In light of the ‘new normal’ that we are settling into, we are now hearing the words ‘mental health’ every day. Bill Hill, CEO of the Lighthouse Construction Industry Charity, comments on the recent ONS suicide statistics.
I was truly saddened to see the recent data published by the Office for National Statistics (ONS), which found that male suicides are now at their highest in two decades and suicides peaked in the 45 to 55 age category.
As a male dominated industry, we know that construction workers will account for a huge proportion of these figures. I hardly dare think about what that means for this year and I hate to use the word ‘figures’. These are people, and everyone that takes their own life leaves behind parents, children, brothers, sisters and friends. The ripple is far reaching and devastating.
We already know that construction workers are on the highly vulnerable list. Over 85% of the workforce are male and over 50% of the sector is made up of self-employed, agency staff or on zero-hour contract workers. The lack of job security can contribute significantly to poor mental health. And when they do get work, it can be away from home in an unfamiliar area without their normal support network of family and friends. Working long hours, trying to keep everyone happy including family, their boss, the main contractor and the client, often to extremely tight deadlines can simply be too much.
Calls to our 24/7 helpline increased by 56% at the outbreak of the pandemic and our case load has almost doubled. 48% of the cases we manage are in the 40 to 60 age group and from lower income job categories in the sector. This is the most vulnerable group. Many have had a lifetime of physical labour and their bodies are failing but they need to keep working to support their families. Retirement for them is another lifetime away.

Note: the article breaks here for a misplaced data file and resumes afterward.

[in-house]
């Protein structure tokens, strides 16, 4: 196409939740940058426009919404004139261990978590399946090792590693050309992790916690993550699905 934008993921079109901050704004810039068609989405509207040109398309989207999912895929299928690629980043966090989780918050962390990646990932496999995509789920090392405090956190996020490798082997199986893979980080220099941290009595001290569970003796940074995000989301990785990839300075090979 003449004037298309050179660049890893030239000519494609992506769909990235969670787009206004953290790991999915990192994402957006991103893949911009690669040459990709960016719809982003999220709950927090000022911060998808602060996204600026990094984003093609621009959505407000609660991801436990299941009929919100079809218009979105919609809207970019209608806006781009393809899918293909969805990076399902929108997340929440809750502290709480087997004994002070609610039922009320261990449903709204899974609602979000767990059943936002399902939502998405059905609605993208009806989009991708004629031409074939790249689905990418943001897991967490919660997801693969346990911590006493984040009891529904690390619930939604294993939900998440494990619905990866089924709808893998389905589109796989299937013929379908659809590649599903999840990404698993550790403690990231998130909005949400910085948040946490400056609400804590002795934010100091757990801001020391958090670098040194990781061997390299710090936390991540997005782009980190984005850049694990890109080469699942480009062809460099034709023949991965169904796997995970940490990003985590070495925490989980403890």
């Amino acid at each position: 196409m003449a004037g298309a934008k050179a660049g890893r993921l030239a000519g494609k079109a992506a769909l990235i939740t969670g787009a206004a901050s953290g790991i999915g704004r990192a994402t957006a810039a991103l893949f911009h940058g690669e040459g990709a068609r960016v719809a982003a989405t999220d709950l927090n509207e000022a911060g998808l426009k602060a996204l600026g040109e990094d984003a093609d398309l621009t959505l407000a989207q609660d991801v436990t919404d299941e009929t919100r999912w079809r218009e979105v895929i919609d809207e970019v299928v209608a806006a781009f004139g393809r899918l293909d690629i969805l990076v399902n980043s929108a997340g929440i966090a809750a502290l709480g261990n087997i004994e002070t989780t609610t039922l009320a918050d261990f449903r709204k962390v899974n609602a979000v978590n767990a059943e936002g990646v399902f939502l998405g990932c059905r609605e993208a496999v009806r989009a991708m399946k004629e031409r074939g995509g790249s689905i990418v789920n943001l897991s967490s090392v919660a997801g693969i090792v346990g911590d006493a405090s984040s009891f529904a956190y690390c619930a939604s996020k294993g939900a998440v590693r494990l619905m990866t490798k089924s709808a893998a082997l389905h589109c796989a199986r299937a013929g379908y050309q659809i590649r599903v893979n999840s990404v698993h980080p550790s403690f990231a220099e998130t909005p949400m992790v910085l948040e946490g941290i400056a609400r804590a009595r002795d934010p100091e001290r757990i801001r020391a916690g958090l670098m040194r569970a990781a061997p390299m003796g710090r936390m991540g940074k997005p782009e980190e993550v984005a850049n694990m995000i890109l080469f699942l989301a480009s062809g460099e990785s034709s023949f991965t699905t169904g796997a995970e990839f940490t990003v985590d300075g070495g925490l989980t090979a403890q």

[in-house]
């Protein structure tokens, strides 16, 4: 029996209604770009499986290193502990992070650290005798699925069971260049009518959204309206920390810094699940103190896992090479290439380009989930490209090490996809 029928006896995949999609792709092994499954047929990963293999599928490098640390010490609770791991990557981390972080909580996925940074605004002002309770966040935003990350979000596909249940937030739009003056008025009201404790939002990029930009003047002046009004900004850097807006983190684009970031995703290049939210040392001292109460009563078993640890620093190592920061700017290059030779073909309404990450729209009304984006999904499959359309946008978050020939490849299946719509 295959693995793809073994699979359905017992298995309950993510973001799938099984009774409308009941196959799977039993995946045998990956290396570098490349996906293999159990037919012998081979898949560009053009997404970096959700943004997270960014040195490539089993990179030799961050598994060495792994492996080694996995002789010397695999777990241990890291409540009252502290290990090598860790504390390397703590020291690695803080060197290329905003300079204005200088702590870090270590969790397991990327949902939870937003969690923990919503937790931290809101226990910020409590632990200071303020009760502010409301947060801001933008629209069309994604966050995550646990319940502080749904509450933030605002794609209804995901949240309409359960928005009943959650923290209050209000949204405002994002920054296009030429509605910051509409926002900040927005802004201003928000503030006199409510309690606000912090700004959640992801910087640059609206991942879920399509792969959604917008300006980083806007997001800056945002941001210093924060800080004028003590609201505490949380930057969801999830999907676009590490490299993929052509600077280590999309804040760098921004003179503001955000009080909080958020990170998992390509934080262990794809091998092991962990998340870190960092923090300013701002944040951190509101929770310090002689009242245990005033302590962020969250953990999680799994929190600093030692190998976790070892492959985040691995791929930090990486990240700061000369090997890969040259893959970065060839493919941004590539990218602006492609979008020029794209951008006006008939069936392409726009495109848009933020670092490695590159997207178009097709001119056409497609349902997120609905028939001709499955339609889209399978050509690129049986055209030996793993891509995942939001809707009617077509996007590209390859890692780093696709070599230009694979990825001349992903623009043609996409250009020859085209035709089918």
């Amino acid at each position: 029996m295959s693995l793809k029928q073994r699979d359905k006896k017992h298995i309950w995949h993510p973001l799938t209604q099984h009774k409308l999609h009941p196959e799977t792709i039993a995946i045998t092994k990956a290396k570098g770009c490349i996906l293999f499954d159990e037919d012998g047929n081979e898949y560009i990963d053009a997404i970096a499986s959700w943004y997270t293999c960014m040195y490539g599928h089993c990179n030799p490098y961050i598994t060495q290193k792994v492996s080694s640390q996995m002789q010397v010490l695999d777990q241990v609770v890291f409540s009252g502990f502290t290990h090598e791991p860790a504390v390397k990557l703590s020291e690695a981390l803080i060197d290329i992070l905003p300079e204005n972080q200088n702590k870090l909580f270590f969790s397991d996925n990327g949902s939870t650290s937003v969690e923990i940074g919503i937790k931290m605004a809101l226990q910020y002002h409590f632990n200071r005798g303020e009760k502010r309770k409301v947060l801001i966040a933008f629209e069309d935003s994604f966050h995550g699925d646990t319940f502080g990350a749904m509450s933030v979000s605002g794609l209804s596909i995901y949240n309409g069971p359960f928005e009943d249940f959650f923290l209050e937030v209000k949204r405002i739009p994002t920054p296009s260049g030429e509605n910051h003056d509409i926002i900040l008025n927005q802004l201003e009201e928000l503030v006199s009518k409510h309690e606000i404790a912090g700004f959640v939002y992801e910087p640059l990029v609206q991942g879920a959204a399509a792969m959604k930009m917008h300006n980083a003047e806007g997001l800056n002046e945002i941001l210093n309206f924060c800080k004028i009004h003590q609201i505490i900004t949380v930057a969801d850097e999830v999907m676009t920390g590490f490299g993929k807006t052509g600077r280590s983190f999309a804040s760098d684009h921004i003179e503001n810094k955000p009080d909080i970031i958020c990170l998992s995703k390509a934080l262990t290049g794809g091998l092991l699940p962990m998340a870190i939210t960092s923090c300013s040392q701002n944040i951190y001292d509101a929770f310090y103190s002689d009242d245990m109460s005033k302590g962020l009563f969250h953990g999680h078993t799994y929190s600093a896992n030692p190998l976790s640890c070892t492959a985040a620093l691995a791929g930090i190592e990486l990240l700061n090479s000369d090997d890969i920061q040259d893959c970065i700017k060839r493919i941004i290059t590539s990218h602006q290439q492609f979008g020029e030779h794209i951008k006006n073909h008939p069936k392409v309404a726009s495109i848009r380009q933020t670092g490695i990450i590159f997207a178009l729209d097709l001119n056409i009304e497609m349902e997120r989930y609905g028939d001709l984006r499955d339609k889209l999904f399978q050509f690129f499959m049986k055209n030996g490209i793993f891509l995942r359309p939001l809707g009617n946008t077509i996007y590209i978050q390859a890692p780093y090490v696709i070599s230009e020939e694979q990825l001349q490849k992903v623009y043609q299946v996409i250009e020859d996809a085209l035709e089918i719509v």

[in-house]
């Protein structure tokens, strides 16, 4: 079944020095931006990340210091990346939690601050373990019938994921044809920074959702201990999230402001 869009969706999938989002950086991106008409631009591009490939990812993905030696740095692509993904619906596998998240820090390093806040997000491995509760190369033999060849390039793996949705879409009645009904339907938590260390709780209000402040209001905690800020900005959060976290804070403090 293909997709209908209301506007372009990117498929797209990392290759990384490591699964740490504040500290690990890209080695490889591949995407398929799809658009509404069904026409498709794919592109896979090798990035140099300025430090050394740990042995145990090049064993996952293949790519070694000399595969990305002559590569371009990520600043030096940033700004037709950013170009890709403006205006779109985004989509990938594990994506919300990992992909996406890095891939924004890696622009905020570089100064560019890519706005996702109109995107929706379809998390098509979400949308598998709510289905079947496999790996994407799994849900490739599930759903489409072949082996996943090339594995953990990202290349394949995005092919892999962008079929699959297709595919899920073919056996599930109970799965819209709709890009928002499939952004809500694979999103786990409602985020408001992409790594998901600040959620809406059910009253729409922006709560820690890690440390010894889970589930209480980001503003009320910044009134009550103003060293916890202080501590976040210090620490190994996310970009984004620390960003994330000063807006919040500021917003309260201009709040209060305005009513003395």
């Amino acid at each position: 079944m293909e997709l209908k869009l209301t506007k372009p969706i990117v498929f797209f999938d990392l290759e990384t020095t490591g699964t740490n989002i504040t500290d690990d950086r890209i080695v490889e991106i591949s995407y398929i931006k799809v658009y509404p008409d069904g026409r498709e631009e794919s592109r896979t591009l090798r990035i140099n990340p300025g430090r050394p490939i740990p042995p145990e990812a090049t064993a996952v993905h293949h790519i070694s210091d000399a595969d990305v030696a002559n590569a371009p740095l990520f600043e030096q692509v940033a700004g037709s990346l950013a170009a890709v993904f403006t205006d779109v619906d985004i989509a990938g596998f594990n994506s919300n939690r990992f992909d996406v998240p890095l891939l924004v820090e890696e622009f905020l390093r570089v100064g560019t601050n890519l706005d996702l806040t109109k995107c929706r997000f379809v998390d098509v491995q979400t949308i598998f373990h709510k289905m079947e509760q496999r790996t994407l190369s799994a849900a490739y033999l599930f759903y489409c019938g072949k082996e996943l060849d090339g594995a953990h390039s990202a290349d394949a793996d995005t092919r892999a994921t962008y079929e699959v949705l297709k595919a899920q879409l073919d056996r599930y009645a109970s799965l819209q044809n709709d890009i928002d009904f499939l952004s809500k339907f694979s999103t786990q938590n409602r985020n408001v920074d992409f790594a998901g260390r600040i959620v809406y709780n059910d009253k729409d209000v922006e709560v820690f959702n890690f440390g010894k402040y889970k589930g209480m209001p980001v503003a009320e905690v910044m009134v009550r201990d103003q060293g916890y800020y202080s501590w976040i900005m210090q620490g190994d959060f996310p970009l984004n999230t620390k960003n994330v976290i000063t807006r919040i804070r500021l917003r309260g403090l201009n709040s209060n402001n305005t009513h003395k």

A crucial element of our charity strategy is to provide more pro-active interventions to support the industry’s mental wellbeing. This includes our free and confidential 24/7 Construction Industry Helpline and supporting app. We have also ensured the widespread availability of free construction focussed training programmes. These range from hour long interactive wellbeing sessions through to the full two-day MHFA England approved Mental Health First Aider course. This will ensure that companies have access to a robust wellbeing strategy to support every level of their organisation from the boots on the ground workforce through to senior management.
One of the key findings of our recently published 2019 Impact Report was that 62% of emergency financial grants were to pay for daily living costs, paying bills and clearing rent arrears. Financial wellbeing is one of the key factors affecting mental health and the introduction of ‘bang on budget’ financial management sessions, aim to directly address these issues.
The fallout of Covid-19 has also seen an increasing number of redundancies across the industry so we have now also added two sessions aimed at improving employability with ‘At the Interview’ and a ‘CV Workshop’.
Our charity is hugely grateful for the generosity of the industry that allows all our charitable work to be free to the workforce, but it would be great if we could reduce the cases by finding ways to better retain the productivity of these vulnerable skilled workers.
Both the pandemic and the impending Brexit has accelerated the use of technology in our industry. So perhaps focussing on retraining this age group on working with new machinery and technology might lower the calls to our helpline and give this workforce another 20 years working life and a retirement to look forward to.
Our mission is that no construction worker or their family should be alone in a crisis and being able to respond so quickly to the needs of our construction community means that we really can make a difference.
If you or anyone you know is struggling, you can reach out for free and confidential support through our 24/7 Construction Industry helplines.
UK: 0345 605 1956, ROI: 1800 939 122